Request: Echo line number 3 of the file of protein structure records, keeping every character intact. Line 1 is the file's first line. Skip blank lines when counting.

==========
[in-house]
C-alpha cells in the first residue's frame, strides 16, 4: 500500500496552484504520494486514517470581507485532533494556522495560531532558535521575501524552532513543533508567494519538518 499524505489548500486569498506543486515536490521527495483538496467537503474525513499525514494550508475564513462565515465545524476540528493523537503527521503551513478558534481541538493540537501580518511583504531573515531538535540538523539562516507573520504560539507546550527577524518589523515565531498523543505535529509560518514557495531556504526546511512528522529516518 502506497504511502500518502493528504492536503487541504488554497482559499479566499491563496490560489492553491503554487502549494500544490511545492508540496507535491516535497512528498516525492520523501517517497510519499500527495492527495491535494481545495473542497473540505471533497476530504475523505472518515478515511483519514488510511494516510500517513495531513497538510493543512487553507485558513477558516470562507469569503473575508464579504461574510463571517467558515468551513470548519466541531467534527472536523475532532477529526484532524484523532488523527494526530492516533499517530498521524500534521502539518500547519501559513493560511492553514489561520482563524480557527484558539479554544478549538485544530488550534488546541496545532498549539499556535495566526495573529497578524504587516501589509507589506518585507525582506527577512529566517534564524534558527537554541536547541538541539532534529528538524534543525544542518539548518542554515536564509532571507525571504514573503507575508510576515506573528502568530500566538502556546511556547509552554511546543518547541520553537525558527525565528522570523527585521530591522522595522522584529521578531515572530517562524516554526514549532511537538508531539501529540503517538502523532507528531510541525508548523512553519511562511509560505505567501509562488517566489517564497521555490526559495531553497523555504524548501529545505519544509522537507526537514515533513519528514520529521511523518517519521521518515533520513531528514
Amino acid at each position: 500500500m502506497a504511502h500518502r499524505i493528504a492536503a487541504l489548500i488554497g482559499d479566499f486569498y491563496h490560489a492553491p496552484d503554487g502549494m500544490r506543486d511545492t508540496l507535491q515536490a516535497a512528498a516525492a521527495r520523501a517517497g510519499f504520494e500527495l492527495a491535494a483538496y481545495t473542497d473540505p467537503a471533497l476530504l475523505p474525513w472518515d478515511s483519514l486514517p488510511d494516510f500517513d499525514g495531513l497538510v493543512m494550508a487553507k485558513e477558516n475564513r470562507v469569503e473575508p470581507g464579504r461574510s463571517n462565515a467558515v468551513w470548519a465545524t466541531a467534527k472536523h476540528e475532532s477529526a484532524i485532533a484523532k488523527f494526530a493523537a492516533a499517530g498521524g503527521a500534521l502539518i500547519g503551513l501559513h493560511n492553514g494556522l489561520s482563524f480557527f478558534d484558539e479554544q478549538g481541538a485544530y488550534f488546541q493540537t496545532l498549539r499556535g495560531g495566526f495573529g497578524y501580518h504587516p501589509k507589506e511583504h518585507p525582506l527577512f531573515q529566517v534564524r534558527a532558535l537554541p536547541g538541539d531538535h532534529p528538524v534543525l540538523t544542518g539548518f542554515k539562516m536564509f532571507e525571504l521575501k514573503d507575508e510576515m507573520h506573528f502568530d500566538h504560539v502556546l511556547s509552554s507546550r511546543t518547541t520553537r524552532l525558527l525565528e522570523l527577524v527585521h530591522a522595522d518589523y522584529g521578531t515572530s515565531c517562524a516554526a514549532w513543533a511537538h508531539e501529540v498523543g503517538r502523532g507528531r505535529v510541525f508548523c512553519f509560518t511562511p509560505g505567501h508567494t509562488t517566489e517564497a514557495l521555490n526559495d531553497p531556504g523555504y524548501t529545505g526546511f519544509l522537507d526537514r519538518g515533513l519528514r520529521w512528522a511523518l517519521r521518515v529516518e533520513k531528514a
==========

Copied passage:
Amino acid at each position: 500500500m502506497a504511502h500518502r499524505i493528504a492536503a487541504l489548500i488554497g482559499d479566499f486569498y491563496h490560489a492553491p496552484d503554487g502549494m500544490r506543486d511545492t508540496l507535491q515536490a516535497a512528498a516525492a521527495r520523501a517517497g510519499f504520494e500527495l492527495a491535494a483538496y481545495t473542497d473540505p467537503a471533497l476530504l475523505p474525513w472518515d478515511s483519514l486514517p488510511d494516510f500517513d499525514g495531513l497538510v493543512m494550508a487553507k485558513e477558516n475564513r470562507v469569503e473575508p470581507g464579504r461574510s463571517n462565515a467558515v468551513w470548519a465545524t466541531a467534527k472536523h476540528e475532532s477529526a484532524i485532533a484523532k488523527f494526530a493523537a492516533a499517530g498521524g503527521a500534521l502539518i500547519g503551513l501559513h493560511n492553514g494556522l489561520s482563524f480557527f478558534d484558539e479554544q478549538g481541538a485544530y488550534f488546541q493540537t496545532l498549539r499556535g495560531g495566526f495573529g497578524y501580518h504587516p501589509k507589506e511583504h518585507p525582506l527577512f531573515q529566517v534564524r534558527a532558535l537554541p536547541g538541539d531538535h532534529p528538524v534543525l540538523t544542518g539548518f542554515k539562516m536564509f532571507e525571504l521575501k514573503d507575508e510576515m507573520h506573528f502568530d500566538h504560539v502556546l511556547s509552554s507546550r511546543t518547541t520553537r524552532l525558527l525565528e522570523l527577524v527585521h530591522a522595522d518589523y522584529g521578531t515572530s515565531c517562524a516554526a514549532w513543533a511537538h508531539e501529540v498523543g503517538r502523532g507528531r505535529v510541525f508548523c512553519f509560518t511562511p509560505g505567501h508567494t509562488t517566489e517564497a514557495l521555490n526559495d531553497p531556504g523555504y524548501t529545505g526546511f519544509l522537507d526537514r519538518g515533513l519528514r520529521w512528522a511523518l517519521r521518515v529516518e533520513k531528514a